88 Days


The Summer just past witnessed my most ambitious cruising experience: Seattle to the northern reaches of the Inside Passage (and back!). I had hoped to blog my trip, day by day, but that didn't work, for a variety of reasons,  though I was able to post pictures on Facebook.

The trip was an epic journey, and I shall try to capture some of the lessons and stories after the fact. The upshot is that I travelled 3,050 nMiles in 88 days with 5 crew members (one at a time). Cruising for such a distance aboard a 26 foot boat in the company of each of my sons and three life-long friends stands among the great passages of my life.

The people met (and re-met), the places visited, the wildlife, the waters, the difficulties (mostly self-inflicted), and challenges of weather and sea have taught me great lessons and made me a better mariner than I was.  And whetted my appetite for more.

My beloved Ripple failed me on a single occasion: a 20 year old electrical connection failed due to metal fatigue (a heavy ground wire to the most vibration-prone point in the electrical system, the alternator).  She is the smallest boat I encountered on the trip (though I heard of a couple of others), and almost certainly the slowest at 4.5 knots. But this wonderful vessel (lovely, sound, slow, and yes, cramped as she was) met every challenge and kept her crew safe.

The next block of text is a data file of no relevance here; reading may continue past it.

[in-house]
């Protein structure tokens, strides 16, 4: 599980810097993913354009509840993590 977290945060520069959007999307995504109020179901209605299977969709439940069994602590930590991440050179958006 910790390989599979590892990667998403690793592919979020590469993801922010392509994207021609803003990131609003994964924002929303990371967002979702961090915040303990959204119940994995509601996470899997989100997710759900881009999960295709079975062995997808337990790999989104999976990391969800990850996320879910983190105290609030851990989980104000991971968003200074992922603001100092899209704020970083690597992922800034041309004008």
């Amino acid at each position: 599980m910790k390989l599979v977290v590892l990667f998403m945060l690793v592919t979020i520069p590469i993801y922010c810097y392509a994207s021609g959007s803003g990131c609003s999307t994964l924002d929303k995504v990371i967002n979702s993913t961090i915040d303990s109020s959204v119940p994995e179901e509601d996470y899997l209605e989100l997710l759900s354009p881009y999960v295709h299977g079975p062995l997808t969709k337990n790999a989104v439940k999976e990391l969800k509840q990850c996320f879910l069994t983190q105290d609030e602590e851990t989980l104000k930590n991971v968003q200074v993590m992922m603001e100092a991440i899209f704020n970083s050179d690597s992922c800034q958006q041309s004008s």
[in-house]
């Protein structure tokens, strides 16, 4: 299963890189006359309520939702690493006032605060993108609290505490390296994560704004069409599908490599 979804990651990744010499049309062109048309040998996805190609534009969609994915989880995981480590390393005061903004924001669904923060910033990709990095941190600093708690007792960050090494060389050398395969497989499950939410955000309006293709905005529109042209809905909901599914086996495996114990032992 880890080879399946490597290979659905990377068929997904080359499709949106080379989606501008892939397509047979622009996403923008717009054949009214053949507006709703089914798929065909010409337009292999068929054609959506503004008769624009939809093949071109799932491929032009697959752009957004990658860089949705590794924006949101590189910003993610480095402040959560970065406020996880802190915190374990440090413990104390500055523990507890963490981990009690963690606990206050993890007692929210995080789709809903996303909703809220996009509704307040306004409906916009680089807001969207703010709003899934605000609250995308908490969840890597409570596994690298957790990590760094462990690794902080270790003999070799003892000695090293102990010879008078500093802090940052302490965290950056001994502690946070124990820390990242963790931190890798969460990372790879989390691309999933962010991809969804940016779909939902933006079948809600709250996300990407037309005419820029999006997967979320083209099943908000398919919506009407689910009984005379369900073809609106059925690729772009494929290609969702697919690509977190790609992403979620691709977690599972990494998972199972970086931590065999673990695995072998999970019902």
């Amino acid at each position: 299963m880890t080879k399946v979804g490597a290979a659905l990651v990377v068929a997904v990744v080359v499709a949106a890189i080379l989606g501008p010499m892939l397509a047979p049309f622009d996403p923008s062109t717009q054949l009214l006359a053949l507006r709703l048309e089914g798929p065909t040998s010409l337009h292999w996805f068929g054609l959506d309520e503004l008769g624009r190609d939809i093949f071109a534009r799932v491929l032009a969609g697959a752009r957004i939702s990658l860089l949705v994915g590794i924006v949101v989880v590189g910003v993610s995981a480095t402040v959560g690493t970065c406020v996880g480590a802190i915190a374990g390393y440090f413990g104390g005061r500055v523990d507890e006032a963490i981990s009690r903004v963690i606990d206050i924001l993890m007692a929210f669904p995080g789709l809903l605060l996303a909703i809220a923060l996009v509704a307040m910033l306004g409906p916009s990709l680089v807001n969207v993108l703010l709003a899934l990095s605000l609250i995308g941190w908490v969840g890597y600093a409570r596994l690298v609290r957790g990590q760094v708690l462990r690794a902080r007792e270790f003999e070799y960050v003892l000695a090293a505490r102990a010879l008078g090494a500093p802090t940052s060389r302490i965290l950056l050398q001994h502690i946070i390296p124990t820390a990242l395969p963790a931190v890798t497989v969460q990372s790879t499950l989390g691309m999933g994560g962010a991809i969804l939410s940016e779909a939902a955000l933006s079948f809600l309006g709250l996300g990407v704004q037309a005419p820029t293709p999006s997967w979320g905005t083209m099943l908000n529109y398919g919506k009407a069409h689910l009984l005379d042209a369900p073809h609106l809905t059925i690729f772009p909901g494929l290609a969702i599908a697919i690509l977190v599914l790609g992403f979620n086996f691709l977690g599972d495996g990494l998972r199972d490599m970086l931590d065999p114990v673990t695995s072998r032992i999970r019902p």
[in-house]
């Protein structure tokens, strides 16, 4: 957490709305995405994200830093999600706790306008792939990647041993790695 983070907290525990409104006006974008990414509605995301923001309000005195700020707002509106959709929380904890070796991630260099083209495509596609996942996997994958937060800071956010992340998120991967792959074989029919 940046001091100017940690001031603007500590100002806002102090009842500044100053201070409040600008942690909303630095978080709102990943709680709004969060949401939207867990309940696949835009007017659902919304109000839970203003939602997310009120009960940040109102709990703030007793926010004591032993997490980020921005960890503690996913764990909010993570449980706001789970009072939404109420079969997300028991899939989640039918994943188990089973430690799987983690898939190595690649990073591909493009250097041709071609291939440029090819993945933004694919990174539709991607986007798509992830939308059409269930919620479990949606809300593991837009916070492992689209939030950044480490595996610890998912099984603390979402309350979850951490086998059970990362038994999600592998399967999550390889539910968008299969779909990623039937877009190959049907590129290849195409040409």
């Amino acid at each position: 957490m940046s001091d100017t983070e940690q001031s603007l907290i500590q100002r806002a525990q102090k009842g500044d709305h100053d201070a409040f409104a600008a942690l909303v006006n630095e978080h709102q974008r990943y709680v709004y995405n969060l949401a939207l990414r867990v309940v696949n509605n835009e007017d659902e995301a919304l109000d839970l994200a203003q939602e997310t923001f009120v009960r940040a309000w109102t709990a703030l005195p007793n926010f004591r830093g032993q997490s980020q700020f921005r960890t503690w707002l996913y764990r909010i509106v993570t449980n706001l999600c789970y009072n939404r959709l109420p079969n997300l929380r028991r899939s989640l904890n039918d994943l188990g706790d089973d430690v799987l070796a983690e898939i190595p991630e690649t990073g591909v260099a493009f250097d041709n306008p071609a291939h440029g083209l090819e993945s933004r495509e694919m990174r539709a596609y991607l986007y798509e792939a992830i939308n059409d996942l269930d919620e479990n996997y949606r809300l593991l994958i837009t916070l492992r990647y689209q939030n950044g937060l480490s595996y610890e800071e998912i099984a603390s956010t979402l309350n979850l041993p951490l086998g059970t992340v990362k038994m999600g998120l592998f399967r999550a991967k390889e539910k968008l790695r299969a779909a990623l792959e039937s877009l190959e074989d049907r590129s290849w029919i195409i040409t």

This is not to say the trip was trouble-free -- just that pretty much all of them were due to imprudent behavior on the part of the skipper. Inexperience, lack of diligence, complacency, and errors of judgment rippled through the trip. Each crisis taught its own lesson, and assigned reward in proportion to its nature.  After a while, I even started to make some good decisions!

Anticipating that the voyage might lead to some "interesting" experiences, I submitted a presentation proposal to the organizers of the Port Townsend Wooden Boat Festival: Imprudent Behavior: the preparation of a 26 foot wooden boat and an inexperienced skipper for the Inside Passage. I had plenty of fodder for the talk, and it was well attended -- who doesn't love to hear stories of the other guy's screw-ups?


Comments

  1. Can you post a copy of the presentation? Or the highlights of your mishaps?

    ReplyDelete

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